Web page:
"All you moderates out there, y'all come. I mean, that's the message," Steele said at a news conference. "The message of this party is this is a big table for everyone to have a seat. I have a place setting with your name on the front.
"Understand that when you come into someone's house, you're not looking to change it. You come in because that's the place you want to be."
The big problem with Steele's "party at the party" metaphor is that it's wrong. He isn't inviting some guests over to his house to have a good time, snack on some chips, have a few beers. What he's trying to do is to persuade some workmen to come over and help him rebuild a house that he and his friends have just finished trashing.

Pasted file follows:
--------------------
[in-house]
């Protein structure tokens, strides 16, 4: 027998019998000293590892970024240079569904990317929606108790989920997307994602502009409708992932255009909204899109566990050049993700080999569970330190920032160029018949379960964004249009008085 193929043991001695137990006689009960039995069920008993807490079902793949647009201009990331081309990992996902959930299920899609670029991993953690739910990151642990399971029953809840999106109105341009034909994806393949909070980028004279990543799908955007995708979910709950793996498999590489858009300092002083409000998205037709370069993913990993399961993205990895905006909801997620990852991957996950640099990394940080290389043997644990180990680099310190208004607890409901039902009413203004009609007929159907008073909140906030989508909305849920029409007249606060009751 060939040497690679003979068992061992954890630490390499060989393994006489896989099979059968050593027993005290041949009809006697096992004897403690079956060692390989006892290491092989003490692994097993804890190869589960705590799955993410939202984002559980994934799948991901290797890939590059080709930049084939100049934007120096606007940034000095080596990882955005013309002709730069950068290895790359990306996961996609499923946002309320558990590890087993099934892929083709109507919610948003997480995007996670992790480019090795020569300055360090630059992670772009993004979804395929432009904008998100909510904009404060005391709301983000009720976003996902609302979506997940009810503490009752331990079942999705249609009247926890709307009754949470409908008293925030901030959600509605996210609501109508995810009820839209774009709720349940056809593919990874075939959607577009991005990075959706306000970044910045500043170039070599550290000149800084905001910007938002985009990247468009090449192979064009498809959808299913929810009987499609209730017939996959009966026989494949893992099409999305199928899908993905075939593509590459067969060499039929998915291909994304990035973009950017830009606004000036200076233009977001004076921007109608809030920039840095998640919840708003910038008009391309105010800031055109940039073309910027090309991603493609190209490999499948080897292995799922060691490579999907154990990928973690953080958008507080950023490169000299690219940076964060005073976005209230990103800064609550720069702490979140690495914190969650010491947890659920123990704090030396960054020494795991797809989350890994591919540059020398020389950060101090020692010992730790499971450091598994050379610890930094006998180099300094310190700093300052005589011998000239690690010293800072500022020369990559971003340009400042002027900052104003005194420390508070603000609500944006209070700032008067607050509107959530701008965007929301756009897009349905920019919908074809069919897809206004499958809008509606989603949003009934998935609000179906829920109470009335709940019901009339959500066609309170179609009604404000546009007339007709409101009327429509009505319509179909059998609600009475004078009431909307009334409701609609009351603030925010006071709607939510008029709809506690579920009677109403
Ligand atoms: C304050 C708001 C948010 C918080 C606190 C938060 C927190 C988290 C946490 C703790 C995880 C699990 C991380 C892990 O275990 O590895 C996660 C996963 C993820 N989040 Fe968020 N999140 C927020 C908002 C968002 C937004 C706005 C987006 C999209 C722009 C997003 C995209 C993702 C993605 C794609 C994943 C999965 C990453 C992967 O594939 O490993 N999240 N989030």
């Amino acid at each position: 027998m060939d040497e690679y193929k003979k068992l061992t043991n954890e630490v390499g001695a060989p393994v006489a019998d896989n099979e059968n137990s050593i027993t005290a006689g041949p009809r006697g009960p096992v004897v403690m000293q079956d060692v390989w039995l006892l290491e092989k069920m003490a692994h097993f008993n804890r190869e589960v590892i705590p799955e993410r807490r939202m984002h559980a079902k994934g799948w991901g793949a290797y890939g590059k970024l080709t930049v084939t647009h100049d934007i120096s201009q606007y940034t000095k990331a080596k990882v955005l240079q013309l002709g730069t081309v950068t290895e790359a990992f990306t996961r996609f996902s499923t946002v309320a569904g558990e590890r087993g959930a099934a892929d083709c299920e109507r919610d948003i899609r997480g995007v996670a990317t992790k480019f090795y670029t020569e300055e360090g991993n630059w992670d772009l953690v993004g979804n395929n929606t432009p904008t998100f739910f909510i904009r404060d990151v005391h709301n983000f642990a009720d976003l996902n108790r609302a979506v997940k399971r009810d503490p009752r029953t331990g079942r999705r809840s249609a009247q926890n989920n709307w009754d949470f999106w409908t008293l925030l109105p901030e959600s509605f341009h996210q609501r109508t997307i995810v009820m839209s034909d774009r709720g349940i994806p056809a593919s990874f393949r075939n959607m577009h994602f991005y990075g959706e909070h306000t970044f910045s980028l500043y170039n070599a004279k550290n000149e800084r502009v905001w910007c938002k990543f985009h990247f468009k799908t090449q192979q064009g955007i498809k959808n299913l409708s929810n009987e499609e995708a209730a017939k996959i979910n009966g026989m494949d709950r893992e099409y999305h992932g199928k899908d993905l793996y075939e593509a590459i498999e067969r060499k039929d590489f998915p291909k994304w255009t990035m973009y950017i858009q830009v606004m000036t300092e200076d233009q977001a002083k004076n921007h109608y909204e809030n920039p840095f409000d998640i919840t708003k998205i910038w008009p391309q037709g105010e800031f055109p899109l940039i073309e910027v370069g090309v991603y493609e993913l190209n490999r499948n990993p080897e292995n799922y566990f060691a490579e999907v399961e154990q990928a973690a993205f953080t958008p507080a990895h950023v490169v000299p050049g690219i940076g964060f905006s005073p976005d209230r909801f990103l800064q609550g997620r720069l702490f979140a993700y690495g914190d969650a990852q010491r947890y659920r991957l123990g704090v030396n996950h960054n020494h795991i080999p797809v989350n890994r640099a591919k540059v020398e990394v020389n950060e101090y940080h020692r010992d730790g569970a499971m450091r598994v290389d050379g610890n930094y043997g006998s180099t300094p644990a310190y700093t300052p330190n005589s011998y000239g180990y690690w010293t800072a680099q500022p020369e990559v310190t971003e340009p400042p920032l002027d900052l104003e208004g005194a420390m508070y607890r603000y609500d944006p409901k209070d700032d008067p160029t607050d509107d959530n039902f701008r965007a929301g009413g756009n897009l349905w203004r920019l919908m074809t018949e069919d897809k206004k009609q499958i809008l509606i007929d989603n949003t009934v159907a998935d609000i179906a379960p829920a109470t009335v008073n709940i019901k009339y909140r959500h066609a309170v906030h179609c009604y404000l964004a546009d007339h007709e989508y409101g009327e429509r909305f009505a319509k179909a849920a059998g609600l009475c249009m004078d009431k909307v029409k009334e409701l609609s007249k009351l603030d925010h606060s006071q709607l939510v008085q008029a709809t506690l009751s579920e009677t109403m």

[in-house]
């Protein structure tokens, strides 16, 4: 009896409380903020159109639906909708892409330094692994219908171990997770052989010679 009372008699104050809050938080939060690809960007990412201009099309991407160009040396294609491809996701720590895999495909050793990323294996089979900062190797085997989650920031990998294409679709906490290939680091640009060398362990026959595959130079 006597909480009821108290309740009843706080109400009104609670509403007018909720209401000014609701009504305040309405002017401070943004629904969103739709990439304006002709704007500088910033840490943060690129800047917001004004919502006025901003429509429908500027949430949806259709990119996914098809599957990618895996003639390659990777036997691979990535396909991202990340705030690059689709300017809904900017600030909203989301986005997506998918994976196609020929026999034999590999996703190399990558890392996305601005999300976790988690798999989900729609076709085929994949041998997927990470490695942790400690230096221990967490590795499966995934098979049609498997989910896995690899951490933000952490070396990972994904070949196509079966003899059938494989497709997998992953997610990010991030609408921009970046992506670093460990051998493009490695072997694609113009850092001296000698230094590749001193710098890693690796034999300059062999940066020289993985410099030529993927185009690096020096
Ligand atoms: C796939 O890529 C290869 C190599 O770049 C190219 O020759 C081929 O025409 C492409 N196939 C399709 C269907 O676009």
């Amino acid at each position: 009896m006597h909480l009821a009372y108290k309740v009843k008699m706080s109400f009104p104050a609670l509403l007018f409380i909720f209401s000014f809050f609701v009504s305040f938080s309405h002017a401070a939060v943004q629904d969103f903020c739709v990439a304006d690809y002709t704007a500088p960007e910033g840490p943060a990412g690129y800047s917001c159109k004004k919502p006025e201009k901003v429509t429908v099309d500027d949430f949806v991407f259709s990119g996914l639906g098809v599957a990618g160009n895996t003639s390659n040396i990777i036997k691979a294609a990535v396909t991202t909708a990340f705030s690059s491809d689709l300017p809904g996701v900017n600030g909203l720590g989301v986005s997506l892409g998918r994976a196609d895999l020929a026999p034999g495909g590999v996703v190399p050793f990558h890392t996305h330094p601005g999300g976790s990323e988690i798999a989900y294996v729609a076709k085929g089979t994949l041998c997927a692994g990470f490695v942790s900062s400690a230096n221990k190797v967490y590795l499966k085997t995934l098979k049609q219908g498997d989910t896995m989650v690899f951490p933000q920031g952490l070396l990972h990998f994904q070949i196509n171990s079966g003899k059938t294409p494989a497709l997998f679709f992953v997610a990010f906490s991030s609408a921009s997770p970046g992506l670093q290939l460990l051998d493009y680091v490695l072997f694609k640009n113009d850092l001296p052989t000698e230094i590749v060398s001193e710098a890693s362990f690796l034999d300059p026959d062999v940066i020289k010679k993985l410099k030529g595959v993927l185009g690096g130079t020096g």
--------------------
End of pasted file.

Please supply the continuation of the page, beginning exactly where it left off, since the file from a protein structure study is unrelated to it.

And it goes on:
"Sure, come on over," Steele says to an assembled group of carpenters, plumbers, and painters. "We'd love to have you over. We really need your help here, as you can see, because the place is a mess. It's going to take a lot of hard work, but with your help, we can make this place as good as new. What's that? Your pay? Oh no, we won't be paying you anything. You'll be doing this for free. After all, this is our house, not yours. Once you're finished work, your reward will be to stand around helplessly and watch me and my friends trash it again."
I'm going to go way out on a limb here and predict that Steele's appeal isn't going to work.